Wireless Cos. Argue For Open Internet-Lite

Clearly concerned about recent FCC signals that extending wired Open Internet anti-discrimination rules to wireless broadband is still very much on the table, CTIA: The Wireless Association is talking up the spectrum shortage as an argument for not doing so.

In a blog posting CTIA vice president of regulatory affairs Scott Bergmann talked about the need for freeing up more spectrum for dedicated LTE and how U.S. leadership is threatened by other countries' clearing "significant bands" of spectrum for their wireless industries.

But he also said the issue had important network neutrality implications. "Given the comparative spectrum shortage faced by U.S. operators, wireless providers must be able to manage their networks so that all users have a solid user experience," he said.

In a letter to Rep. Greg Walden (R-Ore.), chairman of the House Communications Subcommittee, and other members of the House, CTIA: The Wireless Association President Meredith  Baker, has urged them to urge the FCC to retain he 2010 Open Internet order's "mobile specific" approach to regs given the "unique engineering, competitive and legal conditions" of 4G LTE, rather than a one-size-fits both wired and wireless approach.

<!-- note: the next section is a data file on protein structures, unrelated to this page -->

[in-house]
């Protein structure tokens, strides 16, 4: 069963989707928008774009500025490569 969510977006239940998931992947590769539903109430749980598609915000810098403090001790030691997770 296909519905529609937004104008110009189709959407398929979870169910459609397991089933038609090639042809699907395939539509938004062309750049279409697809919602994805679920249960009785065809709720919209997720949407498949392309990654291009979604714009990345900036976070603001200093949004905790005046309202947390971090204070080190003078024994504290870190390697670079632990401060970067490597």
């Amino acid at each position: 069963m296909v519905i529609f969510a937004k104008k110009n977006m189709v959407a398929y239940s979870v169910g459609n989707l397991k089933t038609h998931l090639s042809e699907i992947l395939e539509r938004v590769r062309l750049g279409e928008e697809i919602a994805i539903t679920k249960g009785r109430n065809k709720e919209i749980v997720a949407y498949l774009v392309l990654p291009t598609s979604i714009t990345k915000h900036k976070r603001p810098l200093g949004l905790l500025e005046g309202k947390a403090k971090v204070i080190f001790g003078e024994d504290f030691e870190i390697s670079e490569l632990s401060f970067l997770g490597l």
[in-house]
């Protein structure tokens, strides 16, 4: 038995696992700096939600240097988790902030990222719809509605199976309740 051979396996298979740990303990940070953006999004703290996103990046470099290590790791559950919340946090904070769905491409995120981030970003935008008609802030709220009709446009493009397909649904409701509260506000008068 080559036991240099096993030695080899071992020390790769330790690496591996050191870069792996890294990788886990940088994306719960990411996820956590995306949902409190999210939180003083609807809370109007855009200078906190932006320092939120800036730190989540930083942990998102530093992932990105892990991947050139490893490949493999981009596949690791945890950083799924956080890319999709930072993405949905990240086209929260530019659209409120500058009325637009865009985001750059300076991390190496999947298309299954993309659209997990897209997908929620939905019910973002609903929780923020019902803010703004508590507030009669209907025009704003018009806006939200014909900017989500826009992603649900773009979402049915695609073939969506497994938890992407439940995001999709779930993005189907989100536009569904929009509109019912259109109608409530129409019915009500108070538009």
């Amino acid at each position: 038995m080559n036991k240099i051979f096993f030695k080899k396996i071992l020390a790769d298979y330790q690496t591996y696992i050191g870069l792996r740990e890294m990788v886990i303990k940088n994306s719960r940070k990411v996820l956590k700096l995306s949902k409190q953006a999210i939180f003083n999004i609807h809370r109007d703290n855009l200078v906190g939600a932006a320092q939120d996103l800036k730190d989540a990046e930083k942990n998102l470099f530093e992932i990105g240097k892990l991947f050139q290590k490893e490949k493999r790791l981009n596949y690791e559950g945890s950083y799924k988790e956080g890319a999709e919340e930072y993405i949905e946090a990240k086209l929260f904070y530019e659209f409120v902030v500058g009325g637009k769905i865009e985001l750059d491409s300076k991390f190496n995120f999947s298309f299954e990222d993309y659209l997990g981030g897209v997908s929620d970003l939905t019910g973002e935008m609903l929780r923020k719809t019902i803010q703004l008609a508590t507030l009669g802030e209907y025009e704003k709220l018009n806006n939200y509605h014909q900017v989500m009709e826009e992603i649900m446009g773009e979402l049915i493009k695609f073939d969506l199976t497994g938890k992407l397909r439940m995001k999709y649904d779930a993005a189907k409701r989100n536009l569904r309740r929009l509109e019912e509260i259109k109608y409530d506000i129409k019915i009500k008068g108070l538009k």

Earlier this week, at a network neutrality hearing in Sacramento, FCC Commissioner Mignon Clyburn signaled she is concerned about different rules for wired and wireless. "[I]f we have a different standard," she said, "will it disproportionally impact communities that rely on their mobile device for connectivity?" Minorities, for example, are disproportionate users of mobile devices as their primary or only link to the web.

John Eggerton

Contributing editor John Eggerton has been an editor and/or writer on media regulation, legislation and policy for over four decades, including covering the FCC, FTC, Congress, the major media trade associations, and the federal courts. In addition to Multichannel News and Broadcasting + Cable, his work has appeared in Radio World, TV Technology, TV Fax, This Week in Consumer Electronics, Variety and the Encyclopedia Britannica.